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Mo Farah defends 10000m World Championships gold

Latest Update: August 22, 2015 | 105 Views

BEIJING: Mo Farah made history defending his 10,000m title at the world championships on Saturday as sprint arch-rivals Usain Bolt and Justin Gatlin flexed their muscles to advance easily to semi-finals of the 100m.

Farah’s victory was his sixth consecutive global track distance title, an unprecedented feat that saw him better the likes of Ethiopian legends Kenenisa Bekele and Haile Gebrselassie.

“It’s nice to be known as someone who has won the most medals for my country,” Farah said.

“It’s great to make history.”

The 32-year-old, who clocked 27min 01.13sec for gold ahead of Kenyans Geoffrey Kamworor (27:01.76) and Paul Tanui (27.02.83), will have a chance to make it seven global titles in the 5,000m, scheduled for next Saturday.

Farah, known for his blistering last-lap pace, made his move with 500m to go, moving slickly to the front and peeling away.

Although tracked by the fast-finishing Kamworor and Tanui, the Londoner held on for victory that made up for his Bird’s Nest outing at the 2008 Olympics, when he failed to qualify and suffered what he described as the “biggest disappointment” in his career.

The comprehensive win will also help Farah bury some headlines he made for all the wrong reasons in recent months, with his renowned American coach Alberto Salazar accused of violating several anti-doping rules.

Salazar has strenuously denied all the accusations against him and Farah, who was not accused of any wrongdoing, has vowed to stick by his coach unless any allegations are proven.

“It hasn’t been an easy year, but it’s nice to get the team started well,” acknowledged Farah.

Bolt, Gatlin flex muscles
Sprint rivals Bolt and Gatlin sailed into the semi-finals of the men’s 100 metres.

Boos rang round a packed Bird’s Nest when Gatlin, who has served two doping bans, was introduced to the crowd over the loudspeaker.

But the 33-year-old American roared home in the fastest qualifying time of 9.83 seconds while defending champion Bolt, greeted with whoops at the stadium in which he took the world by storm at the 2008 Olympics, cruised home in a very comfortable 9.96.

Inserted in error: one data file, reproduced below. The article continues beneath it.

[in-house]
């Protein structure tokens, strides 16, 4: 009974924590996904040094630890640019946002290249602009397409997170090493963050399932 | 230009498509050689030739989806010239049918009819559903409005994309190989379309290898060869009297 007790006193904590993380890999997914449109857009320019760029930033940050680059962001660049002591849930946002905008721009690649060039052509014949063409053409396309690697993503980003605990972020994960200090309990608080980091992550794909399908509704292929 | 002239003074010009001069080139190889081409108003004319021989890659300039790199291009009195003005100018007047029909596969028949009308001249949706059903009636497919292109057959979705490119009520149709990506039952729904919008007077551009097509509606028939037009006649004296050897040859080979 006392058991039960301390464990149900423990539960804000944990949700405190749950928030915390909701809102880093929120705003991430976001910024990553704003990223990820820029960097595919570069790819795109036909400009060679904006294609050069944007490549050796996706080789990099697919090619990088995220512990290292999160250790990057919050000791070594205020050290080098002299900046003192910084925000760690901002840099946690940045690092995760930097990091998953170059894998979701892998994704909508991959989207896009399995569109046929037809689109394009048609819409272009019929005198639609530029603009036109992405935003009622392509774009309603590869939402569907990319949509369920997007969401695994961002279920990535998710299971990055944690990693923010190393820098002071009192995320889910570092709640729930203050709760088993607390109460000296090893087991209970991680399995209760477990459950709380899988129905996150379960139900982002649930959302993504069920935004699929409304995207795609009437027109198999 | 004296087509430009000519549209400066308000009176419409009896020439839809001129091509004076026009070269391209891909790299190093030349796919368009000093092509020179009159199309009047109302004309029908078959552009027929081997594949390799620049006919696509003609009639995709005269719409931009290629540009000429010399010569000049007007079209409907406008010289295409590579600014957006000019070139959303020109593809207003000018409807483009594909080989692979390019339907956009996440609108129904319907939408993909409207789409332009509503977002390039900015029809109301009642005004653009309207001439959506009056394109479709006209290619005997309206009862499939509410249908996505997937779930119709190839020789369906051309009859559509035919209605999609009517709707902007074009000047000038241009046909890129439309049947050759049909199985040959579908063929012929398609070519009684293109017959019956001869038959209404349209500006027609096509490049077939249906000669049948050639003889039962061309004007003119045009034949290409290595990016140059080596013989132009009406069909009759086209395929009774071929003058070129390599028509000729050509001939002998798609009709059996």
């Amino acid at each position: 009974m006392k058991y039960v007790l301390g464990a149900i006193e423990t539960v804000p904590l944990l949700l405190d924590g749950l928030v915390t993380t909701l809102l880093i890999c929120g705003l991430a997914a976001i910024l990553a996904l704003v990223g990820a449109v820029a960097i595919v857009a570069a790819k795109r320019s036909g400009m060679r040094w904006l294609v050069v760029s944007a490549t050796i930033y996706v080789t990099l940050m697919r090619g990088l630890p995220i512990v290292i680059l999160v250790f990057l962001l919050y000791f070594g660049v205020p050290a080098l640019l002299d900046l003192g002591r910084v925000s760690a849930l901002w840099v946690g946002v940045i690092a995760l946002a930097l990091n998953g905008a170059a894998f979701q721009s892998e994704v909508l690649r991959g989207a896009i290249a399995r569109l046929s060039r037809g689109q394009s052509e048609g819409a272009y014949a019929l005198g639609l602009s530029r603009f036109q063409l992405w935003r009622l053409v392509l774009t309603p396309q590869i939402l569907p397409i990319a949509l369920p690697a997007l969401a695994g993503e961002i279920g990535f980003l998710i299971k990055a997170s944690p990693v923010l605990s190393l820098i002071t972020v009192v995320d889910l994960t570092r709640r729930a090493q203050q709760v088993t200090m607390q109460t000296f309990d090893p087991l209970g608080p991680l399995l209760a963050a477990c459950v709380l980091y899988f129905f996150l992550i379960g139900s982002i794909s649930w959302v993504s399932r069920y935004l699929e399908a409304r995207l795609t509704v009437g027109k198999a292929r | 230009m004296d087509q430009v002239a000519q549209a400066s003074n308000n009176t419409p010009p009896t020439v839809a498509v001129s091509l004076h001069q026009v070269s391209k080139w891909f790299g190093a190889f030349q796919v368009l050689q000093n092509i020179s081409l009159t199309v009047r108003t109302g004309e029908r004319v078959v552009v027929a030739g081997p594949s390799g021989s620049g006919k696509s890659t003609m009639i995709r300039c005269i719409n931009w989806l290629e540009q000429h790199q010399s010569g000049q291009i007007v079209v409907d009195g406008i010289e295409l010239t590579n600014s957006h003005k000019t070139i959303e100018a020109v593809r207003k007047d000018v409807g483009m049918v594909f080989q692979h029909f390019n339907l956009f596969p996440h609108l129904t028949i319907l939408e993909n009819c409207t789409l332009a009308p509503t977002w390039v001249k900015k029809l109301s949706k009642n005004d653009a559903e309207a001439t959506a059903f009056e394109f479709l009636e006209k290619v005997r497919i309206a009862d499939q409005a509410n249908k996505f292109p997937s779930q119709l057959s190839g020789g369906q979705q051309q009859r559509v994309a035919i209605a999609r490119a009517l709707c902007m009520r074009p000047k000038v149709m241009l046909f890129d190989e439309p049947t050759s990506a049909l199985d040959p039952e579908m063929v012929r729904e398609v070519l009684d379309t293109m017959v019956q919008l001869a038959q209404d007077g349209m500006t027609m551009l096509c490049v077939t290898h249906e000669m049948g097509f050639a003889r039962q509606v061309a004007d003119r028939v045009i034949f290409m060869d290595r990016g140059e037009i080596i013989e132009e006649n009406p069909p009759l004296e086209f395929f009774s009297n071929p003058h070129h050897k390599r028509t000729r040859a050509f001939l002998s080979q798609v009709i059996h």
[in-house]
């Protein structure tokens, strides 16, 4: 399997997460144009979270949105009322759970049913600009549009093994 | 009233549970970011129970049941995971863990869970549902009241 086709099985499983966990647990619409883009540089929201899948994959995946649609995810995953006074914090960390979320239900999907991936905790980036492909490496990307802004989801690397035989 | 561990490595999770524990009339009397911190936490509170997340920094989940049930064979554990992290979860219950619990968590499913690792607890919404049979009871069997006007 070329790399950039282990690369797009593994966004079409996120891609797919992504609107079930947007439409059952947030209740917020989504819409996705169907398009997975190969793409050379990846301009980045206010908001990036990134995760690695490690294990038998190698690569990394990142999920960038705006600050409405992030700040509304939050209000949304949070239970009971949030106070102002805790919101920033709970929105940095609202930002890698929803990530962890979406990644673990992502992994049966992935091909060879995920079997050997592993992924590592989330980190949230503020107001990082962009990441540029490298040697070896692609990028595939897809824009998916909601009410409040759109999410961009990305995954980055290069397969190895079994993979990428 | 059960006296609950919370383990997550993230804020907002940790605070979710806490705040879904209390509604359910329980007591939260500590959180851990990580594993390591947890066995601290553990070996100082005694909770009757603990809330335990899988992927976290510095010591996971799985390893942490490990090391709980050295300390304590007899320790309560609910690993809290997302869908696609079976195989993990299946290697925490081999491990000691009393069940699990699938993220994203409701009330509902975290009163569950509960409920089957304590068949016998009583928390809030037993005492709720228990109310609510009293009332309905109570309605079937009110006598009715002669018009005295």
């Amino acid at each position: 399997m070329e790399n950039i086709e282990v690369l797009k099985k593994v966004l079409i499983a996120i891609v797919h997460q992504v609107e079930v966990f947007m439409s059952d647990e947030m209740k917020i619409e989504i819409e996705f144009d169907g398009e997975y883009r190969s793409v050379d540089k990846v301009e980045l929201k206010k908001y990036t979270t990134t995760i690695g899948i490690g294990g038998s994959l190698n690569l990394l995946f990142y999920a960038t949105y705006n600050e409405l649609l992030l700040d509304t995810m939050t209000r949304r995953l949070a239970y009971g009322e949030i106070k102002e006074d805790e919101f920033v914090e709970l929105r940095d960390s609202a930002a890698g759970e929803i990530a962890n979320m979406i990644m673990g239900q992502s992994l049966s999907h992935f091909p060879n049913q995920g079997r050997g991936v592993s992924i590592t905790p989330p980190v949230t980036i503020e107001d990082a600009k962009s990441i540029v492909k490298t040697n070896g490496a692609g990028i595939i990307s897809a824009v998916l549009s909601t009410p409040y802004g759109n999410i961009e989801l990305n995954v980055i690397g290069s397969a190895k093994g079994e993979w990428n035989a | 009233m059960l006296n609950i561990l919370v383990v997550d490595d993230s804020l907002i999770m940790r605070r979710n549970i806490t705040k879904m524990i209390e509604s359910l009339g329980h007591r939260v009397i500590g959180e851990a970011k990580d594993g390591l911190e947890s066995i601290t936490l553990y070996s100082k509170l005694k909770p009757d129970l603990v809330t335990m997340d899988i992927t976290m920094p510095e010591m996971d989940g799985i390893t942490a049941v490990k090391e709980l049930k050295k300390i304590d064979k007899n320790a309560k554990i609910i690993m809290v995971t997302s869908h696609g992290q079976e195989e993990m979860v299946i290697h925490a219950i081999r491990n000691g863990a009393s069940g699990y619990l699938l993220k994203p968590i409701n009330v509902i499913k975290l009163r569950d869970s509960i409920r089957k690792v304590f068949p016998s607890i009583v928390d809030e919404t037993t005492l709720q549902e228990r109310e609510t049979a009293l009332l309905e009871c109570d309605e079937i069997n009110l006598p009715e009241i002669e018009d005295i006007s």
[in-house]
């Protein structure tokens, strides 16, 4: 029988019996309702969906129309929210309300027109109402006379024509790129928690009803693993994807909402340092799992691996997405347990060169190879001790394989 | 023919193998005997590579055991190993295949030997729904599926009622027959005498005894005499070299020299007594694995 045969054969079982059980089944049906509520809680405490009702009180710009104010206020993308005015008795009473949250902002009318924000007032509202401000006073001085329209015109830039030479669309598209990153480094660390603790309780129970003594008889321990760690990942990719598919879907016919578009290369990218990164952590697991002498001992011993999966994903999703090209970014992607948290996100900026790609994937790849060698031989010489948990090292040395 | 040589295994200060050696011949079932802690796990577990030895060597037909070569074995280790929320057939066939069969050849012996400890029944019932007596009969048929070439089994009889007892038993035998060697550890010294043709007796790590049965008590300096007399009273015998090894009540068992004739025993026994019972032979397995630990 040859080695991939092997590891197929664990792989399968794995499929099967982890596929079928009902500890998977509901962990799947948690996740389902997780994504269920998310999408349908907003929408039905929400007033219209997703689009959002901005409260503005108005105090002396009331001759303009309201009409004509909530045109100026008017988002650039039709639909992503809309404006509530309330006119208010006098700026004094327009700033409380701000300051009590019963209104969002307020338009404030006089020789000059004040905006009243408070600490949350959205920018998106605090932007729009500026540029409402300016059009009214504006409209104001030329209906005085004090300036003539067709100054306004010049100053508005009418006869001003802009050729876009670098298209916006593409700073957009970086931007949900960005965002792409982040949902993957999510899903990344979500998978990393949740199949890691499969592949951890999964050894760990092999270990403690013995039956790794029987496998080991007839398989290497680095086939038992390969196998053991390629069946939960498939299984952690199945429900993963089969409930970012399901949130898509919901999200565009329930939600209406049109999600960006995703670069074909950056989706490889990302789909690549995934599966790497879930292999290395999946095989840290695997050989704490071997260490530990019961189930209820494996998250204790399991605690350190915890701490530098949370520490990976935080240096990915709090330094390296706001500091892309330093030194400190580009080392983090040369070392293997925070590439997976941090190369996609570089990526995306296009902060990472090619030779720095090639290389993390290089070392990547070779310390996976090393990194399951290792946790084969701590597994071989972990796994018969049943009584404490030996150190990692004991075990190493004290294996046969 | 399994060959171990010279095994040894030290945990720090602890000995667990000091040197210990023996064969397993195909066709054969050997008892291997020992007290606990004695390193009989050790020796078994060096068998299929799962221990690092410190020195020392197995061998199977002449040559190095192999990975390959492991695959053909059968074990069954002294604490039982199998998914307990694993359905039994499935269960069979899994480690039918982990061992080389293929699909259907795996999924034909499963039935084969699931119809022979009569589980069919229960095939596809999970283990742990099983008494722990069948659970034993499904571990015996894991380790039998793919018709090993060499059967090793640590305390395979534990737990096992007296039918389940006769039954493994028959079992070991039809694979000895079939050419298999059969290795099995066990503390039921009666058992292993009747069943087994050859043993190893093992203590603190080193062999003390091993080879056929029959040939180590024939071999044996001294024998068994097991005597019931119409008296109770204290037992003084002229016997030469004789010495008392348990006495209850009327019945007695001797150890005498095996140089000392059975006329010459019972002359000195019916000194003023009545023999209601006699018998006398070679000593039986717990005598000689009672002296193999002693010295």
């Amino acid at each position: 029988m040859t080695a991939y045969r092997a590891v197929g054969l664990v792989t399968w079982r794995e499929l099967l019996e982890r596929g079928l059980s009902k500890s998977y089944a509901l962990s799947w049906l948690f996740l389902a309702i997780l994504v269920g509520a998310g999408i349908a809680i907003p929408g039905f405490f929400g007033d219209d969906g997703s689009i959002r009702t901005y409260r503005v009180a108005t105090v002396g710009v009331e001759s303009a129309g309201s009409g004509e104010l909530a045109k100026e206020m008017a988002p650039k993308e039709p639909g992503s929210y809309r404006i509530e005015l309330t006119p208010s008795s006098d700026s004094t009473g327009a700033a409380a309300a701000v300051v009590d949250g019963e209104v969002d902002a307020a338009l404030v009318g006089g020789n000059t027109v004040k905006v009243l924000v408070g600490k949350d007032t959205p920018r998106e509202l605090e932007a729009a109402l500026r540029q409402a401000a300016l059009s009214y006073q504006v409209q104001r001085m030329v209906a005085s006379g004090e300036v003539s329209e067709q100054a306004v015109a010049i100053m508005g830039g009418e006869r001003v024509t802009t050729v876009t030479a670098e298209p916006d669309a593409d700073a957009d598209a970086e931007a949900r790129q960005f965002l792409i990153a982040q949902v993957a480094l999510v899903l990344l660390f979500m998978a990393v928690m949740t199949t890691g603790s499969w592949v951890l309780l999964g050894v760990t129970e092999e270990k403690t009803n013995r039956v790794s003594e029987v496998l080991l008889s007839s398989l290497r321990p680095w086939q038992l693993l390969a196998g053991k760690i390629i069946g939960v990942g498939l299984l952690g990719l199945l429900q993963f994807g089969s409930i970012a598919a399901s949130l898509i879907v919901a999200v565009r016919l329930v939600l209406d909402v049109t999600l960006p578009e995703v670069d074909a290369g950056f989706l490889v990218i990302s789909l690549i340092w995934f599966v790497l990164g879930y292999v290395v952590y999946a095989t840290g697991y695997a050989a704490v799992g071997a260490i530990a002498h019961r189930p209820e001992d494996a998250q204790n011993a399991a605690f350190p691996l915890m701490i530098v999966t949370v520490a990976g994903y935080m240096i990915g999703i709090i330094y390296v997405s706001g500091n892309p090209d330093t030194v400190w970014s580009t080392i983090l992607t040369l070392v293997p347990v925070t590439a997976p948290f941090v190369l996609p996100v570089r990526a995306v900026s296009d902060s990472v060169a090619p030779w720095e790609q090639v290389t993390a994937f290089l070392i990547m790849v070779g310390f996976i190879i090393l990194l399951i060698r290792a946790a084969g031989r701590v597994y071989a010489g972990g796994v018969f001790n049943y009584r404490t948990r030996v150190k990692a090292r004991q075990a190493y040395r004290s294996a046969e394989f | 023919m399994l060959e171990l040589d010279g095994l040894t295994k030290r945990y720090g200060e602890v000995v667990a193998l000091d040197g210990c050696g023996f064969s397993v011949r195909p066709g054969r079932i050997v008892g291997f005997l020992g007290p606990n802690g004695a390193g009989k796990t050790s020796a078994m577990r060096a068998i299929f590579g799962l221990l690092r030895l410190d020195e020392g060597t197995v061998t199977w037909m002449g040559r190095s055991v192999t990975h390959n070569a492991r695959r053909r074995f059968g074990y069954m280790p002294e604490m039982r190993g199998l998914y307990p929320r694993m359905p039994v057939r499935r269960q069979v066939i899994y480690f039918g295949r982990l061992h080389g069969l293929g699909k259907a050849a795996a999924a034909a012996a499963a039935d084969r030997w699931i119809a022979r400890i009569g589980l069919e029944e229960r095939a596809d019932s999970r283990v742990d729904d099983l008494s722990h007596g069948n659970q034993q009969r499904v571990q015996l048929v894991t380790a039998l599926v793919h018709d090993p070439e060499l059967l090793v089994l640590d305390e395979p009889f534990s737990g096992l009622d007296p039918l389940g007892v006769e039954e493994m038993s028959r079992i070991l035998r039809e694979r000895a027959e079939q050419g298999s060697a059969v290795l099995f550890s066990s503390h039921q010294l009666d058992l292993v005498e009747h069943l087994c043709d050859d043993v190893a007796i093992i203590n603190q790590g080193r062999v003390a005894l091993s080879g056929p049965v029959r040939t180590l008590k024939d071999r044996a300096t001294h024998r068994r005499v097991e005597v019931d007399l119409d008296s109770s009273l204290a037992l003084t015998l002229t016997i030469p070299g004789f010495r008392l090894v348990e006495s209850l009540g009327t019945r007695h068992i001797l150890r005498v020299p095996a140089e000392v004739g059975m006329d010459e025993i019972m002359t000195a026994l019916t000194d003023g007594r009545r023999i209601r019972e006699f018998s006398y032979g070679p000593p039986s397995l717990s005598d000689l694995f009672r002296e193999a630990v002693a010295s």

The semi-finals and final are scheduled for Sunday and Bolt was under no illusion what was in store.

“I know tomorrow, just watching the guys and how fast they’re running, the semi-finals are going to be pretty fast,” said the towering Jamaican, who celebrated his 29th birthday on Friday.

“I know Gatlin was running very easy but that is how it is. I’m not worried, I want to get faster in the semi-final and get something more in the final.”

Gatlin, who has clocked the quickest time in the world this year of 9.74, added: “I’m not going to lie. When it gets to the finals I’m going to go out there and execute my race and see what happens.

Such has been Bolt’s complete dominance of sprinting since 2008 that astonishingly the only time he has failed to land a major title was when he was disqualified for a false start in the 100m in Daegu four years ago.

With allegations of widespread doping engulfing athletics, his showdown with the sport’s pantomime villain Gatlin is being viewed by some as a symbolic struggle of light versus dark.

Asked about Bolt shutting his race down at around 60 metres and coasting to the finish, Gatlin shrugged:

“You look at Bolt, he did the same thing in 2012 (at the London Olympics). He ran kind of slow in the first round, picked up in the semis and crushed it in the final.”

German, Eritrean golds
The first of the three golds on offer went the way of unheralded Eritrean teenager Ghirmay Ghebreslassie, who stormed to a shock victory in the men’s marathon.

In hot, clear conditions, Uganda’s defending champion Stephen Kiprotich could only finish sixth as 19-year-old Ghebreslassie took the lead on the 36km mark and saw off pressure from Ethiopian Yemane Tsegay for a memorable win in 2hr 12min 27sec.

“This is my first gold medal in my first marathon championship,” said the Eritrean, winning his country’s first-ever gold and crowned the youngest ever world marathon winner in just his fourth race.

In the absence of New Zealand’s four-time world champion Valerie Adams, Germany’s Christina Schwanitz claimed victory in the women’s shot put, a best of 20.37 metres trumping early leader and home hope Gong Lijiao.

The Chinese thrower sealed silver this time around with 20.30m, American Michelle Carter taking bronze (19.76).



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